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Teach, Learn, Write & Assess -- Third Grade Descriptive Writing Lesson & Rubric

written by: Kellie Hayden • edited by: Amanda Grove • updated: 9/11/2012

Do you need a readymade rubric and lesson to teach descriptive writing at the third grade level? All you need is included in this lesson: steps for the lesson, student assessment questions and a rubric.

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    Rubrics to Help Students and Teachers

    A rubric for descriptive paragraphs for the third grade will help students to know what is expected of them when they are assigned to write a descriptive paragraph or essay. In addition, the rubric will help you to assess the writing when it is complete quickly.

    Make the Perfect Rubric A rubric can be made for any assignment. Most rubrics include three components: criteria, a performance scale, and description of the criteria at the different levels. The criteria are the areas that you want to assess. The performance scale can be numbers or words, such as 4,3,2,1 or expert, proficient, novice.

    The Descriptive Writing Rubric that can be downloaded from the link has the following criteria:

    Content: Details and focus on topic

    Organization: Introduction, body and conclusion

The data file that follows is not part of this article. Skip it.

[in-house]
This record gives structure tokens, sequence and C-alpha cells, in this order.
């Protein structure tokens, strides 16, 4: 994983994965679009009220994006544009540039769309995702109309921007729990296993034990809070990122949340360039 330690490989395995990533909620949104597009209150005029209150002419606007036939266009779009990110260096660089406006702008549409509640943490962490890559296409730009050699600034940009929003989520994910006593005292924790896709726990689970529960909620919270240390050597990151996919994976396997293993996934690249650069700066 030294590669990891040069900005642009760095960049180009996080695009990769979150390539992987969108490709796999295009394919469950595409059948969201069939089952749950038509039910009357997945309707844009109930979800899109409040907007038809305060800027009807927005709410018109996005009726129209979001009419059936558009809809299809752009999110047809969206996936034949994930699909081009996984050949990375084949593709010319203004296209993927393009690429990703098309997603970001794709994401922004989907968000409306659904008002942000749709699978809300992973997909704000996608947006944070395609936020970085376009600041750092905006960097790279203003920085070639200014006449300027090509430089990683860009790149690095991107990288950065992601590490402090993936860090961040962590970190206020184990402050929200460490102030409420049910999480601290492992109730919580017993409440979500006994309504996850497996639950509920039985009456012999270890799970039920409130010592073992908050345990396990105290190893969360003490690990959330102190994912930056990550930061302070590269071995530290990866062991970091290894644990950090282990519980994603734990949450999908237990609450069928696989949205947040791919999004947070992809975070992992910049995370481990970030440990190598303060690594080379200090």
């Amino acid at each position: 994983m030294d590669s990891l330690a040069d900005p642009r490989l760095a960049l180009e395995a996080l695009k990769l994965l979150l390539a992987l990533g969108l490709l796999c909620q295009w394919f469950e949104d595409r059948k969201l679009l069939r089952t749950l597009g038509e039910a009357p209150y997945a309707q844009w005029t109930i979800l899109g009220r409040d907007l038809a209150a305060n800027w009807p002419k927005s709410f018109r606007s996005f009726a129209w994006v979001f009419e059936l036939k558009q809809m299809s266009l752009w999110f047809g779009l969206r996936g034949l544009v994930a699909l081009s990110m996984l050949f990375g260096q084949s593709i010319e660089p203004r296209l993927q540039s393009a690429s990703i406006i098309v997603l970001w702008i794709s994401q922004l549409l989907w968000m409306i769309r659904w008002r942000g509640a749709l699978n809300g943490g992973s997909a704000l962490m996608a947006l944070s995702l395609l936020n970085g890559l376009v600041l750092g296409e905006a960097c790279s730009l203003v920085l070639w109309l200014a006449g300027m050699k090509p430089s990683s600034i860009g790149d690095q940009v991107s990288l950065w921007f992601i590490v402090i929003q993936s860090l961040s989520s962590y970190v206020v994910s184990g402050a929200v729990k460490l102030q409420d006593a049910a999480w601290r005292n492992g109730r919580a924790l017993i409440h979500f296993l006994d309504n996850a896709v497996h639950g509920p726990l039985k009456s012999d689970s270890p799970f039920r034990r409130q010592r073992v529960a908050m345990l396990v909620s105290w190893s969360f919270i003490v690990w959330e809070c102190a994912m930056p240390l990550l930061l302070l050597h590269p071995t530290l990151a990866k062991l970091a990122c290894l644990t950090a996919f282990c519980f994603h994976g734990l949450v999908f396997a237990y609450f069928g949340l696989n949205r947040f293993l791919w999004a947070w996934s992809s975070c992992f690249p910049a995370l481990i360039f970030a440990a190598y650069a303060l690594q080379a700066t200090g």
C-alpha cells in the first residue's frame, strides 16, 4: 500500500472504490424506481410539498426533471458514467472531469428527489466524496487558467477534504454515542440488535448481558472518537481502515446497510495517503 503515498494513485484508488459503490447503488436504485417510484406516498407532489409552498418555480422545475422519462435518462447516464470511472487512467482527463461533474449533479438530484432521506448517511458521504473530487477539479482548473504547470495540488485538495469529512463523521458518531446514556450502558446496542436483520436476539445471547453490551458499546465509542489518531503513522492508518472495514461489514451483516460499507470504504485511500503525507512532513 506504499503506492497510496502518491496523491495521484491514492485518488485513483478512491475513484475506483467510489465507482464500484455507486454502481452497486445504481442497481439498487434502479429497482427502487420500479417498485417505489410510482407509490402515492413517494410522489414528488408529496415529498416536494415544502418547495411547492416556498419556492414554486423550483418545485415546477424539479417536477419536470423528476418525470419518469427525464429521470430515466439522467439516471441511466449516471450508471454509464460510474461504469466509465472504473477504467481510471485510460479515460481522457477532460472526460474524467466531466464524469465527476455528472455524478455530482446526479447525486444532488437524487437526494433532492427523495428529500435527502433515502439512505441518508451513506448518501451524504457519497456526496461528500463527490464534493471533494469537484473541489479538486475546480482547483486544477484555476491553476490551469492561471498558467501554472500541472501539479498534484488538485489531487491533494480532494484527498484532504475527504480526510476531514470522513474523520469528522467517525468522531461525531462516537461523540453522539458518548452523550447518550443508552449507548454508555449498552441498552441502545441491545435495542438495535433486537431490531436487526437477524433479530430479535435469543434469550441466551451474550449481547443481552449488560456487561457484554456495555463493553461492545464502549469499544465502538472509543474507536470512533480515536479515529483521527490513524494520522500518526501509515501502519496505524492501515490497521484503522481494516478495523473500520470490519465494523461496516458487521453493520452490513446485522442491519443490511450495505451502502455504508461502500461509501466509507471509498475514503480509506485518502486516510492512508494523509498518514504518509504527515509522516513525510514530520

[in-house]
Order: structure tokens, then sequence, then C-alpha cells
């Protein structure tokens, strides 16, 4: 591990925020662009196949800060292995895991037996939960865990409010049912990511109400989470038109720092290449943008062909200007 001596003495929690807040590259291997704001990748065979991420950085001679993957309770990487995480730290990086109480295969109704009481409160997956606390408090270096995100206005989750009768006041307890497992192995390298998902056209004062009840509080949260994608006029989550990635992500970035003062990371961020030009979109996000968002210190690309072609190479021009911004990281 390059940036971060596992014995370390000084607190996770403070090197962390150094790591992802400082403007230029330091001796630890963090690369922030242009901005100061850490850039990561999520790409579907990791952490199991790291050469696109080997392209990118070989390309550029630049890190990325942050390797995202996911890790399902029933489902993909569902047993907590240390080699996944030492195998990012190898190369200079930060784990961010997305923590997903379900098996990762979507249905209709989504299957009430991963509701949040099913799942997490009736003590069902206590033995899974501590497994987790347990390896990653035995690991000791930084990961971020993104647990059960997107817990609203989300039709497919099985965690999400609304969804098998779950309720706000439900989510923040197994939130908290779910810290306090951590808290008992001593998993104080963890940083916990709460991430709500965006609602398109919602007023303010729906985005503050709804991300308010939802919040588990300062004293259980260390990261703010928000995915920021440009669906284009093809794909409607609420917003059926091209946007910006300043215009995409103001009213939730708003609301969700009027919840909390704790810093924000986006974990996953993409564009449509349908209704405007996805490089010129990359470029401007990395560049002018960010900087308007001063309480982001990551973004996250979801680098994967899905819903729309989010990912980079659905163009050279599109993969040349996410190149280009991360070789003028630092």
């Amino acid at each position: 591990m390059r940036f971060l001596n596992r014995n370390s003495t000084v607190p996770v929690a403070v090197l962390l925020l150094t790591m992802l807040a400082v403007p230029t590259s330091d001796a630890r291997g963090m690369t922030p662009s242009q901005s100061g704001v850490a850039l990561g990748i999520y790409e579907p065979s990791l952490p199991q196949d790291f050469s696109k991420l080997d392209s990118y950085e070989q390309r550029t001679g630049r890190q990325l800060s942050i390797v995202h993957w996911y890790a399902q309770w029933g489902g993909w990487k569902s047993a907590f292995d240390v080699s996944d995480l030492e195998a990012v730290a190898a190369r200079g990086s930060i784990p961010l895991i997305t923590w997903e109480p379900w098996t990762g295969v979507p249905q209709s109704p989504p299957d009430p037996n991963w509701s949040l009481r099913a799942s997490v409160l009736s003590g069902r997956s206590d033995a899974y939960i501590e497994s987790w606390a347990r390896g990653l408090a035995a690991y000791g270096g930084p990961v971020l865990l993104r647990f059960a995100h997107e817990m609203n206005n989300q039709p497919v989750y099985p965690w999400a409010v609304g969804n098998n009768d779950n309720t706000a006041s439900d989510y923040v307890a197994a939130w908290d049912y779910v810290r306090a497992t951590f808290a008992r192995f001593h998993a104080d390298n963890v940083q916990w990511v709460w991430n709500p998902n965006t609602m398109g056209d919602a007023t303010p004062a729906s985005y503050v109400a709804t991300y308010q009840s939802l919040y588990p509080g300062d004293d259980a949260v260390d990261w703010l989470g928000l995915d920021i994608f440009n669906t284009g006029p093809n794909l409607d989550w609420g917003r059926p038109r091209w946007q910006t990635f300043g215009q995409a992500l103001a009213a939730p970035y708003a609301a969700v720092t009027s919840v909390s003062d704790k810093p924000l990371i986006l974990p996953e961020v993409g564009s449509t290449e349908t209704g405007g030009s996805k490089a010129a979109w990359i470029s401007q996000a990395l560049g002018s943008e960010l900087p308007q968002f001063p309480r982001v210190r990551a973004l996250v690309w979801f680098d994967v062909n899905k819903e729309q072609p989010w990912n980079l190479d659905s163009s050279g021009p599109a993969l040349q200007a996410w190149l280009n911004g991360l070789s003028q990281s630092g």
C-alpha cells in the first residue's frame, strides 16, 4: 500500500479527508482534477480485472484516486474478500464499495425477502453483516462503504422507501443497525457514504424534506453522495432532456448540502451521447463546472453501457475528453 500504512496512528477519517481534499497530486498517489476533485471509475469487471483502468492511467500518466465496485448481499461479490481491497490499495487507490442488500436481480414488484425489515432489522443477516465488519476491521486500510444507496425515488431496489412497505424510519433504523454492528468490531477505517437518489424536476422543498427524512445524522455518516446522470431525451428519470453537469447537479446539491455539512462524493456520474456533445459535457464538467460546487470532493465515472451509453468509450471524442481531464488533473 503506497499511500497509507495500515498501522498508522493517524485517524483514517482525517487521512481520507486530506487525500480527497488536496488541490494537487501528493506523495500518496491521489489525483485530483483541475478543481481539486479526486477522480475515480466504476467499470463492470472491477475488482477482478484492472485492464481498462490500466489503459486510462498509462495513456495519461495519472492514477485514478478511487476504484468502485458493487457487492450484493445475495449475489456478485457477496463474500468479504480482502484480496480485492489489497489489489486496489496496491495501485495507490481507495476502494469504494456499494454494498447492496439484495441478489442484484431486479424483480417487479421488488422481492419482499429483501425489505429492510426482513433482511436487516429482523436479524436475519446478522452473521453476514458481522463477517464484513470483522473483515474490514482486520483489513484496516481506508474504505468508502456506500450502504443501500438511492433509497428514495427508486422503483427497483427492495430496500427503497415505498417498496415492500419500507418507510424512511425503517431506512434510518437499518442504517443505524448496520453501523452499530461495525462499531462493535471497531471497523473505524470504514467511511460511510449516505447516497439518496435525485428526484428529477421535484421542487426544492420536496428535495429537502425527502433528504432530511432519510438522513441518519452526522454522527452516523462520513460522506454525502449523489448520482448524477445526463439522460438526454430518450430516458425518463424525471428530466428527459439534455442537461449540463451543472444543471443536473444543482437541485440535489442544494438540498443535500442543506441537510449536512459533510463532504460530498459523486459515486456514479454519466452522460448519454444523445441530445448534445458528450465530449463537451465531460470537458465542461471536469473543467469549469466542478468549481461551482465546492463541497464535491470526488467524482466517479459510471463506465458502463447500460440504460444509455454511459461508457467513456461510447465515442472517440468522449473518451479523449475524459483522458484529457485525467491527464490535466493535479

Style: Vocabulary and sentence structure

    Writing Conventions: Mechanics, grammar, spelling and usage

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    Steps for Descriptive Writing Lesson

    The following are steps for a descriptive writing lesson.

    Step 1: Tell students that they will be completing a descriptive writing piece. Depending on the level of the students, it could be a standalone paragraph or a multi-paragraph piece.

    Step 2: Explain that descriptive writing includes the five senses: touch, sight, taste, smell, and hearing. Students should write so descriptively that a person could imagine the topic vividly in his or her mind. This is called imagery.

    Students need to remember the following when writing description:

    • What does it look like?
    • What does it smell like?
    • What does it sound like?
    • What does it feel like?
    • What does it taste like?

    Step 3: Explain the rubric and student assessment questions.

    Explanation of Descriptive Rubric

    Students will need to understand the criteria by which they will be assessed. If the vocabulary on the rubric is too difficult for students to understand, you will need to review the terms. When you hand out rubrics, you will need to discuss it with the students.

    Content: The content is information and details in the writing that should be focused on a single topic. The topic is what they are writing about and the students need to stay focused on that topic.

    Organization: How students arrange their content is organization. Each piece should include an Introduction, body and conclusion.

    If students are writing a paragraph, it should include a topic sentence, detail sentences and a concluding sentence. If students are writing an essay or multi-paragraph piece, there should be an introductory paragraph, body paragraphs and a concluding paragraph.